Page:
Scratch that last item – U.S. OKs Evidence Gained Through Torture
Is this really the American Way? I hope that the Bush admin is happy when our troops are captured and tortured. (AP):
Evidence gained by torture can be used by the U.S. military in deciding whether to imprison a foreigner indefinitely at Guantanamo Bay, Cuba, as an enemy combatant, the government says.
Statements produced under torture have been inadmissible in U.S. courts for about 70 years. But the U.S. military panels reviewing the detention of 550 foreigners as enemy combatants at the U.S. naval base in Cuba are allowed to use such evidence, Principal Deputy Associate Attorney General Brian Boyle acknowledged at a U.S. District Court hearing Thursday.
…Boyle replied that the United States never would adopt a policy that would have barred it from acting on evidence that could have prevented the Sept. 11, 2001, terrorist attacks even if the data came from questionable practices like torture by a foreign power.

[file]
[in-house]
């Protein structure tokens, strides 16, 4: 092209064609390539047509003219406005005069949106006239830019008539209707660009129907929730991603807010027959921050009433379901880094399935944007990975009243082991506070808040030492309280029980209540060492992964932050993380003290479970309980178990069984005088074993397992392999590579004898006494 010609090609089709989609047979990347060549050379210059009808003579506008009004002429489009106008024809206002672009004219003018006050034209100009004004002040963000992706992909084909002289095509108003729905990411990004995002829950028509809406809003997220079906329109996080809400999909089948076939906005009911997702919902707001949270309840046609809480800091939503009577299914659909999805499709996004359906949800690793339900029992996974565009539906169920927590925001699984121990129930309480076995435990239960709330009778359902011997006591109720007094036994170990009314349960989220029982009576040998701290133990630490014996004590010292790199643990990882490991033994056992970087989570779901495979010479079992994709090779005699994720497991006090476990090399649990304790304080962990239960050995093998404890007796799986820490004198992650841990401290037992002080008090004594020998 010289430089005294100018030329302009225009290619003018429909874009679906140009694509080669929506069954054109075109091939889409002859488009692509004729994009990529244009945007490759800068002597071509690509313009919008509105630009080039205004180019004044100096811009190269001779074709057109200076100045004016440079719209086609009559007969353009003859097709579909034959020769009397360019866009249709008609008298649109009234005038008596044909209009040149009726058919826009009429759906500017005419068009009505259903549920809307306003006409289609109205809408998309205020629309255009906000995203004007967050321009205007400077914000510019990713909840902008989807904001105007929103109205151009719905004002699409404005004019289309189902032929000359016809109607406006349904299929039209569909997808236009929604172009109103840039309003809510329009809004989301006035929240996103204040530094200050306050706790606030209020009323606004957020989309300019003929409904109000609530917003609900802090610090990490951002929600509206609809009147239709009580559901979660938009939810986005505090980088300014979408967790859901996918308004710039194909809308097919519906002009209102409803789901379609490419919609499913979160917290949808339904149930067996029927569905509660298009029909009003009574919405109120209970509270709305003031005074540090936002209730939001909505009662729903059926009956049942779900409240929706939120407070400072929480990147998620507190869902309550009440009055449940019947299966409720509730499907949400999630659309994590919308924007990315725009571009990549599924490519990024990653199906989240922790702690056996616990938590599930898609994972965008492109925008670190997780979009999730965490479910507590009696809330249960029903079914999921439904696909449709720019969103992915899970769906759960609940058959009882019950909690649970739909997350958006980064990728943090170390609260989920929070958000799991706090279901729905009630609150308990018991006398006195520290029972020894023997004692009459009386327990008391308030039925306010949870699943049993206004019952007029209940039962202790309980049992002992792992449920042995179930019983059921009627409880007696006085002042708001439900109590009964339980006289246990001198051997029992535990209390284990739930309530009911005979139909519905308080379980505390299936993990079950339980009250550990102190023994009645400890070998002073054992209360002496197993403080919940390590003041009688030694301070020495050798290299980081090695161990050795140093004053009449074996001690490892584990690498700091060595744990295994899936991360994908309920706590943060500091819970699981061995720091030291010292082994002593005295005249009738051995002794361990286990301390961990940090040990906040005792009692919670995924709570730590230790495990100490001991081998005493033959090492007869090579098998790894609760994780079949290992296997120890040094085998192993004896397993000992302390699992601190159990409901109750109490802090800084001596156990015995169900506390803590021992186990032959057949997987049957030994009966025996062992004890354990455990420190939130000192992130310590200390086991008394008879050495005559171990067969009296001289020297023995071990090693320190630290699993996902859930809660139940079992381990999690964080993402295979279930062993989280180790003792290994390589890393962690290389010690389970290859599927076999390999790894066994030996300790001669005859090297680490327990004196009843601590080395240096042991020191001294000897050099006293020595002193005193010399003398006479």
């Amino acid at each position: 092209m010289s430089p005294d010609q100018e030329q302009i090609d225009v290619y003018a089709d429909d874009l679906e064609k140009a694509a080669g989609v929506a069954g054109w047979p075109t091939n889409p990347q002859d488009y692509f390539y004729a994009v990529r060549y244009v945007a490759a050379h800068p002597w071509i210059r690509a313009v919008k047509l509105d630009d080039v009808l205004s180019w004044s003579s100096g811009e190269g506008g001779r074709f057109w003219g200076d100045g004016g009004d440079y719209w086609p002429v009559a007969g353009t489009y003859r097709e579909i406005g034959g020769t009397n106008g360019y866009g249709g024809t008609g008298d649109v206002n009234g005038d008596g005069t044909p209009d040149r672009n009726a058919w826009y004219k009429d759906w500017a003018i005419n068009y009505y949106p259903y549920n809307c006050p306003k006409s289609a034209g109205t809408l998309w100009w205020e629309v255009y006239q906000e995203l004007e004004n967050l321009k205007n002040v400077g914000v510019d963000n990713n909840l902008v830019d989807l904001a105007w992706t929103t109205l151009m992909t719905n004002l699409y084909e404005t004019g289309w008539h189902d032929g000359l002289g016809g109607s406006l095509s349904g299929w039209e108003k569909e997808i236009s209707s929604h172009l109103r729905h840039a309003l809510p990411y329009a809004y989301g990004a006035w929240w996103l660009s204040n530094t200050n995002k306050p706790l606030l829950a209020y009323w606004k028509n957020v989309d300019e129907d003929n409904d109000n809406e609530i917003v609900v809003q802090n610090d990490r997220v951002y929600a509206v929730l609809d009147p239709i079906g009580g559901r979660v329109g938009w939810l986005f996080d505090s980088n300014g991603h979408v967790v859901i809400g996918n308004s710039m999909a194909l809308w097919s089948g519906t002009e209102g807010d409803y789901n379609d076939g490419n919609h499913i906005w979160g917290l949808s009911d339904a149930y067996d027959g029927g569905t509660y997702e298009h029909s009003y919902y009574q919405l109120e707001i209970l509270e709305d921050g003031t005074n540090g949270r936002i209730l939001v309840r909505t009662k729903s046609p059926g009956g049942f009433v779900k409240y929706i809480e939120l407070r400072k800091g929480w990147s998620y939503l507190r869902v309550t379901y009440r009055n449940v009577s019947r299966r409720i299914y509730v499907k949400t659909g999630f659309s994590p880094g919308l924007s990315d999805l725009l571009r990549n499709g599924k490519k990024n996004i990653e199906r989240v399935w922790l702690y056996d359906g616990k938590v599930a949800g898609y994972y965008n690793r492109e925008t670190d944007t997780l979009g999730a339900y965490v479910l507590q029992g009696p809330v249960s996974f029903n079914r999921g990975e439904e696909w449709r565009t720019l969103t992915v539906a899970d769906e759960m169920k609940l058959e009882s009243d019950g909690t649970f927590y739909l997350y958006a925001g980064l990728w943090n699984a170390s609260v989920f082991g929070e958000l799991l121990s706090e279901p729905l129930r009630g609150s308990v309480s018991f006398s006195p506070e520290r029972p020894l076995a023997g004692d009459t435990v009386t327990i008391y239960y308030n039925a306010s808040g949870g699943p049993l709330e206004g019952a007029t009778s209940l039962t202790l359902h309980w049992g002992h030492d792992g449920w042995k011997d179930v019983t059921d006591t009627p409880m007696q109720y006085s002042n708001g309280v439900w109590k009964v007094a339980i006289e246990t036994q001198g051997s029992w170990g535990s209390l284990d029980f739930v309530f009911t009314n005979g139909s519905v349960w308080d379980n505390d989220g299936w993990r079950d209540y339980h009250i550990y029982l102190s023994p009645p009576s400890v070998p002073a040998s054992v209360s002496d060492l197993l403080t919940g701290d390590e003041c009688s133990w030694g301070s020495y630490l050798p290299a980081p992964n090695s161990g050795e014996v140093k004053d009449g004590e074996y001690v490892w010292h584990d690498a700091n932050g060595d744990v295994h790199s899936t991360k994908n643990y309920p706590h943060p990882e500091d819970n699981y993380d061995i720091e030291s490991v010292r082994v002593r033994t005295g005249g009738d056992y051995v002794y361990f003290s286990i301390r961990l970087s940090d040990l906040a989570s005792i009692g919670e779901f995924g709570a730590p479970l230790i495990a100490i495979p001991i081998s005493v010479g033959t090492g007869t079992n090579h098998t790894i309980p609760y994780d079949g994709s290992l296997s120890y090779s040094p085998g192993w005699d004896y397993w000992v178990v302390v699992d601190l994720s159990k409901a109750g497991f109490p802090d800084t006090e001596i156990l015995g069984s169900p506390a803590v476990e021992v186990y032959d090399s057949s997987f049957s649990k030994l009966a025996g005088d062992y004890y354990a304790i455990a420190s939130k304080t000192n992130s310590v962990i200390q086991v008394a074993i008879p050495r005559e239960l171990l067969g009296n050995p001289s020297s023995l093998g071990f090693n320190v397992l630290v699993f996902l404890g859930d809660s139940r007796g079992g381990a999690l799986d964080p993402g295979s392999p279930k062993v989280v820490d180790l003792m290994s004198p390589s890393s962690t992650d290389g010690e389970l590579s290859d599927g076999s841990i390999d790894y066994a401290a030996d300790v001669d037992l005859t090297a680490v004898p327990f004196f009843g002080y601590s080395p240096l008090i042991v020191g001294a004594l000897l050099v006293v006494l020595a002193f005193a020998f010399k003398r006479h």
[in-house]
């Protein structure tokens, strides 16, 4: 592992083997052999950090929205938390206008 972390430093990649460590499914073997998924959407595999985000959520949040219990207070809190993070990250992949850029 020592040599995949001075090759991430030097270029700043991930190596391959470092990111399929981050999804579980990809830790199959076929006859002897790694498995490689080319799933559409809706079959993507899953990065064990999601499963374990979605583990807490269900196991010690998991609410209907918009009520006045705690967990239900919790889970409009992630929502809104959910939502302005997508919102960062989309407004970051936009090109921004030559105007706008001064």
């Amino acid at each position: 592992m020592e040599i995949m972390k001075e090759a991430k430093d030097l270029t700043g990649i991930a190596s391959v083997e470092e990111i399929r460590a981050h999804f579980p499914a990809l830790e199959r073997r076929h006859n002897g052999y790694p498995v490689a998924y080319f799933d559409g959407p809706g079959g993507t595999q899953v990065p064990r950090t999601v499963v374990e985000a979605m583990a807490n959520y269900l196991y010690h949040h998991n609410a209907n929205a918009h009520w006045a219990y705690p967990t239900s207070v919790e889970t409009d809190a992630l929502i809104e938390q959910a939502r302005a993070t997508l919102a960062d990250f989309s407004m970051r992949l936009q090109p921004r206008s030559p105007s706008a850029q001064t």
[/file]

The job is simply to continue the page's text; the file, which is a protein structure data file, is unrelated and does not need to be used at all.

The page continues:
Several arguments underlie the U.S. court ban on products of torture.
“About 70 years ago, the Supreme Court stopped the use of evidence produced by third-degree tactics largely on the theory that it was totally unreliable,” Harvard Law Professor Philip B. Heymann, a former deputy U.S. attorney general, said in an interview. Subsequent high court rulings were based on revulsion at “the unfairness and brutality of it and later on the idea that confessions ought to be free and uncompelled.”
Leon asked whether U.S. courts could review detentions based on evidence from torture conducted by U.S. personnel.
Boyle said torture was against U.S. policy and any allegations of it would be “forwarded through command channels for military discipline.” He added, “I don’t think anything remotely like torture has occurred at Guantanamo” but noted that some U.S. soldiers there had been disciplined for misconduct, including a female interrogator who removed her blouse during questioning.
The International Committee of the Red Cross said Tuesday it has given the Bush administration a confidential report critical of U.S. treatment of Guantanamo detainees. The New York Times reported the Red Cross described the psychological and physical coercion used at Guantanamo as “tantamount to torture.”